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Kenneth Johnson

Blu-Ray Review: ‘V: The Complete Second Season’ Fails to Save Sci-Fi Reboot

V The Complete Second Season Blu-Ray

CHICAGO – After two increasingly rocky seasons, ABC’s soulless reboot of Kenneth Johnson’s ’80s miniseries and subsequent TV show “V” was finally cancelled. It ended the sci-fi serial on a tragic cliffhanger that was very much in keeping with the show’s status as a muddled downer. Though some fans have signed petitions to get the show renewed on a different network, it’s doubtful that “V” will garner a large audience outside of Comic Con conventions.

TV Review: Maria Bello is Best Reason to Interrogate ‘Prime Suspect’

CHICAGO – Watching the premiere of NBC’s “Prime Suspect” again, I was struck by something undeniable — this feels like a TNT show. Yes, we’ve officially reached the point where basic cable is influencing network TV more than the other way around.

Blu-Ray Review: ‘V: The Complete First Season’ Exploits Modern Paranoia

V: The Complete First Season Blu-Ray

CHICAGO – Why do so many modern TV dramas fail? I suspect that part of the reason lies in the fact that a lot of these shows bend over backwards to be a major television event before they’ve earned that right. They cloak themselves in faux commentary merely so they can become mechanical fodder for water cooler discussion the morning after. That’s why the vast majority of new TV dramas might as well be called, “The Event.”

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TV, DVD, BLU-RAY & THEATER REVIEWS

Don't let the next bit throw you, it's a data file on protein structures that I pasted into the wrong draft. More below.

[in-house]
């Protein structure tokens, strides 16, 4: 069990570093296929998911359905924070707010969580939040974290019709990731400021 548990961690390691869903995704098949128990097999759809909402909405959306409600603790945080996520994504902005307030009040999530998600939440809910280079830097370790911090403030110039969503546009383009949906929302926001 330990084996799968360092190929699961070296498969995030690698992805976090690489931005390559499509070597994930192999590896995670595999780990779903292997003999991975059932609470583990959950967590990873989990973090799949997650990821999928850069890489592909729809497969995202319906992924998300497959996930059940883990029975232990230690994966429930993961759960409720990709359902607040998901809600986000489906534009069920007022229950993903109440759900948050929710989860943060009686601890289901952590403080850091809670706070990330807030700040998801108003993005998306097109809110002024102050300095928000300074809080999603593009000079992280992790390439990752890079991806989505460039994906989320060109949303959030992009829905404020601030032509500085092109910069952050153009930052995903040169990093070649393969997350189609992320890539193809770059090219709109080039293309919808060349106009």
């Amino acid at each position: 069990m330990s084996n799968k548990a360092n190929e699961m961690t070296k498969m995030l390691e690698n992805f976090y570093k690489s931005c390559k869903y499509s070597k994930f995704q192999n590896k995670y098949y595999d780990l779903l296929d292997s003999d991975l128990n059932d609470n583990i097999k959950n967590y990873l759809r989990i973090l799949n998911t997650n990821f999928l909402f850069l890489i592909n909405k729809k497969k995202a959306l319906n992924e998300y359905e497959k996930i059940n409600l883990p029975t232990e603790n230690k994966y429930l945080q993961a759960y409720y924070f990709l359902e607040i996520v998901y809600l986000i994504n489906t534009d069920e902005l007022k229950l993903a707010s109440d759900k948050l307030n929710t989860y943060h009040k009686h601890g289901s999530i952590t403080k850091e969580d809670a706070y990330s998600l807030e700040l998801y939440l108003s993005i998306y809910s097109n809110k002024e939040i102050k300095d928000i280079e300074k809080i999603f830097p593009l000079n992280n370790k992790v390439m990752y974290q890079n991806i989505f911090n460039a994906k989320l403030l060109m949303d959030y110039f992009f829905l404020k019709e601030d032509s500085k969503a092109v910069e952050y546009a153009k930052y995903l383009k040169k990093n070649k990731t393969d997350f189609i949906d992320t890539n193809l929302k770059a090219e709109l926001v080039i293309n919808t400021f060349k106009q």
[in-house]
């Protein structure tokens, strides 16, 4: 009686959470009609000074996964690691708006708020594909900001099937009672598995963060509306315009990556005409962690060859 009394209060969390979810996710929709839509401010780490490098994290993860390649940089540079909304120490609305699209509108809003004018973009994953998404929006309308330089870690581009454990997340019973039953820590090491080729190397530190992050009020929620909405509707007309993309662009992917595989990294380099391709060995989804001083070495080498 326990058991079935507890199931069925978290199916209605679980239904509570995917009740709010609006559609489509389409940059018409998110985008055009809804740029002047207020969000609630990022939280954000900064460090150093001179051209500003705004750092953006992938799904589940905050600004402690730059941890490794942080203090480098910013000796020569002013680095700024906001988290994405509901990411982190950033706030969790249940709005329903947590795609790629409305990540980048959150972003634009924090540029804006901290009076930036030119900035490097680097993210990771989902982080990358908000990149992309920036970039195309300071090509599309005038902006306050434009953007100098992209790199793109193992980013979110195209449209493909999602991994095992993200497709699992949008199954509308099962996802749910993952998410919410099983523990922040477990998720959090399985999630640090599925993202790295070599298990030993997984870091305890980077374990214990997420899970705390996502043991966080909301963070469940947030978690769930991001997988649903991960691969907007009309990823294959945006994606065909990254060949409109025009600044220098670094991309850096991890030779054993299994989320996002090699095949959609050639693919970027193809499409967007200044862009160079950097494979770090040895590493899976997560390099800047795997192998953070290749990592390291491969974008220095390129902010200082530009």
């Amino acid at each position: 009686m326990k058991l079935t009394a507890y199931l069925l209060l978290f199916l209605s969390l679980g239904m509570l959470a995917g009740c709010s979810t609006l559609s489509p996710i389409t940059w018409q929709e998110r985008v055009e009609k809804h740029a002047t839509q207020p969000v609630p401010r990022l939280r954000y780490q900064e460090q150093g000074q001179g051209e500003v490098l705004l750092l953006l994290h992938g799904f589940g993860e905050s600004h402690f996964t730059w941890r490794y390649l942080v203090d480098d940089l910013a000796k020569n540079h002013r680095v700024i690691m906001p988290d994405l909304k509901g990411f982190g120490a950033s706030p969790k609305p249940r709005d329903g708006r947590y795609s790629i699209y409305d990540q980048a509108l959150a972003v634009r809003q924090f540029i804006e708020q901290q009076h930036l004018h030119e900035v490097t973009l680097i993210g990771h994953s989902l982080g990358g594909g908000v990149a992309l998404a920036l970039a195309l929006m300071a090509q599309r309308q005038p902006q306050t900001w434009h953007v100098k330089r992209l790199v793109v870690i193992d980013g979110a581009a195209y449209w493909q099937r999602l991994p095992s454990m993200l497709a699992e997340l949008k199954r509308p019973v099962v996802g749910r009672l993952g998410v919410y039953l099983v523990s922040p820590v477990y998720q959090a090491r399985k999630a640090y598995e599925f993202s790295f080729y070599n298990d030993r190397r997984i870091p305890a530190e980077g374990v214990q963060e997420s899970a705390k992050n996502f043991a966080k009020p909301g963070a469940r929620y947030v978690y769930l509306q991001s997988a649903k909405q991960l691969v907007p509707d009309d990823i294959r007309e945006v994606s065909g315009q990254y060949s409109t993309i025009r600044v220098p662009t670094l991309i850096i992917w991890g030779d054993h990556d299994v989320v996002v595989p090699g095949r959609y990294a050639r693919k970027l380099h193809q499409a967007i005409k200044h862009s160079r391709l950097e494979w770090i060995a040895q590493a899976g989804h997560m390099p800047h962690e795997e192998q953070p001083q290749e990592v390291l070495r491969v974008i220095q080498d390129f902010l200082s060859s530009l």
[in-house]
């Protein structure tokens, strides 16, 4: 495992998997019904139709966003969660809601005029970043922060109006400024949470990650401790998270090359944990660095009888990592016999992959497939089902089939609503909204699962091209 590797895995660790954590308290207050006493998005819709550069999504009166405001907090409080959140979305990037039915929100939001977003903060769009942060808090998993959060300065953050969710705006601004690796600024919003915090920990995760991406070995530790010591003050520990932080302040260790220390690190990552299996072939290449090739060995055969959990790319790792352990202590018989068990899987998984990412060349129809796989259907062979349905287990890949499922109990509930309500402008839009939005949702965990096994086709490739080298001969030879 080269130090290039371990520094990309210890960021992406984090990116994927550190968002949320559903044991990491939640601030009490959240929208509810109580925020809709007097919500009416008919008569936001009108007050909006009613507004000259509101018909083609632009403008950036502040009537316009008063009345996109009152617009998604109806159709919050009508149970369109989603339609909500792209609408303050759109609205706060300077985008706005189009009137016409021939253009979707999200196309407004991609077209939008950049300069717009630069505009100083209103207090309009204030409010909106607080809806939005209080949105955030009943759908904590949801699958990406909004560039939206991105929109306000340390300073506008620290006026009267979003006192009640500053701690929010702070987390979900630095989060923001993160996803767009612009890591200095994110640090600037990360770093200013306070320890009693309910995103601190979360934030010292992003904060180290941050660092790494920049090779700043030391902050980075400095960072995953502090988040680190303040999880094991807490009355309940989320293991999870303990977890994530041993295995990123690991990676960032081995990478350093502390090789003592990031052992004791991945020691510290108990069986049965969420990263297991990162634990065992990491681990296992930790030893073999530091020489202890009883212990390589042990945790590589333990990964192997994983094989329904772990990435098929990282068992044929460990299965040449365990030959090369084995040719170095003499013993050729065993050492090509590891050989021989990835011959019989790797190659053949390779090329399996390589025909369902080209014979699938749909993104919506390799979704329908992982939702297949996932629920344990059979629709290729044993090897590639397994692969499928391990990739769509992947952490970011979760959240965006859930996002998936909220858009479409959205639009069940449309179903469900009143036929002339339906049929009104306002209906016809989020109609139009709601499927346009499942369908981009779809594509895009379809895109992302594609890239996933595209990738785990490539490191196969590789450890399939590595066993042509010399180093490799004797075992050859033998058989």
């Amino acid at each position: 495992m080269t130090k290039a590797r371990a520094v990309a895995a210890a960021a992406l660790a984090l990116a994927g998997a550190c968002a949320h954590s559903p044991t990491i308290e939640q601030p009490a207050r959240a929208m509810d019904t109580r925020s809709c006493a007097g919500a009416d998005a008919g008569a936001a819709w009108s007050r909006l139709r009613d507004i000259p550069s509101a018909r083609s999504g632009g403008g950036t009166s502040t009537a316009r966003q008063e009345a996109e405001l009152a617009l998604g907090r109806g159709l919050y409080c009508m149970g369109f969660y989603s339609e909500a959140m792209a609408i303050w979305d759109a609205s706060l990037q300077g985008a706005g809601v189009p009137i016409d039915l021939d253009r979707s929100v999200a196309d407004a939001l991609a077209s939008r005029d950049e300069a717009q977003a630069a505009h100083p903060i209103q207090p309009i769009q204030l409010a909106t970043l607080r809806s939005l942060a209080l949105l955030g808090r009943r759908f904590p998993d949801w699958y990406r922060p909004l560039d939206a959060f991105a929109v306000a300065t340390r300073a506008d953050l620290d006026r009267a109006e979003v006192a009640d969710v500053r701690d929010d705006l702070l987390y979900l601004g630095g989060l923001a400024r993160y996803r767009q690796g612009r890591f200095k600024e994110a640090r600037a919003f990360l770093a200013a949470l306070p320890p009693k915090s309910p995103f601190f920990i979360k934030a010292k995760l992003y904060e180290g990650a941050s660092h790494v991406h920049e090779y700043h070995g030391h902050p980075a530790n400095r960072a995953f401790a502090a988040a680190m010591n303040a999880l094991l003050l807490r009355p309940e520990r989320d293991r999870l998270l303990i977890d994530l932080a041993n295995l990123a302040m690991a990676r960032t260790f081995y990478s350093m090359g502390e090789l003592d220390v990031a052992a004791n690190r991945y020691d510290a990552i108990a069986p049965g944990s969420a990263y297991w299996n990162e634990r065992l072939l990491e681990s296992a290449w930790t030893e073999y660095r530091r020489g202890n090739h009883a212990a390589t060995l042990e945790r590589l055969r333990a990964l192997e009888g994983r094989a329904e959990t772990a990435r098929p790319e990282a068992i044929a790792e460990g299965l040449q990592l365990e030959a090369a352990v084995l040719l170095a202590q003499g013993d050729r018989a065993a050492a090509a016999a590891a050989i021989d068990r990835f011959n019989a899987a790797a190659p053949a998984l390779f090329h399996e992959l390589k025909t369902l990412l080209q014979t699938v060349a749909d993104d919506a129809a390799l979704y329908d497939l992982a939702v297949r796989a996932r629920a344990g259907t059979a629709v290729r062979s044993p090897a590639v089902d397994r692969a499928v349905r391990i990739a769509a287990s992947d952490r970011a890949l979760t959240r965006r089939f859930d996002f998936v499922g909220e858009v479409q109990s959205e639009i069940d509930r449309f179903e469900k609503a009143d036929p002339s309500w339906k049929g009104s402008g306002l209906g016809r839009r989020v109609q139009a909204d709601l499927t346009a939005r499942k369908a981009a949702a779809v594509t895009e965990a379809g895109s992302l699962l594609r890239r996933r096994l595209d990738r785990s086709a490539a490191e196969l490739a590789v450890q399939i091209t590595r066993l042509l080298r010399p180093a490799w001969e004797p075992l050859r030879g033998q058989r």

• Knick, The

    CHICAGO – Cinemax’s ominous new series “The Knick” is a hospital drama that’s very much in the voice of its director, Steven Soderbergh. Set in New York City at the turn of the 20th century, the series presents the medical world as it inches closer and closer to modernity, while making contemporary parallels to the desperate hustle by surgery room clients and their doctors alike regarding treatment of the human body. What has changed in the politics of medicine? What hasn’t?

  • Transcendence

    CHICAGO – The Internet is for real in “Transcendence”, a B-movie with grade-A production quality, loaded with terabyte-size open-ended questions, so long as one can accept it lastly with a scientific mindset. It is a film that perceives technology to be more expansive than a box of wires and computer chips, and actualizes the expanse of the internet as limitless to the realm of spiritual.

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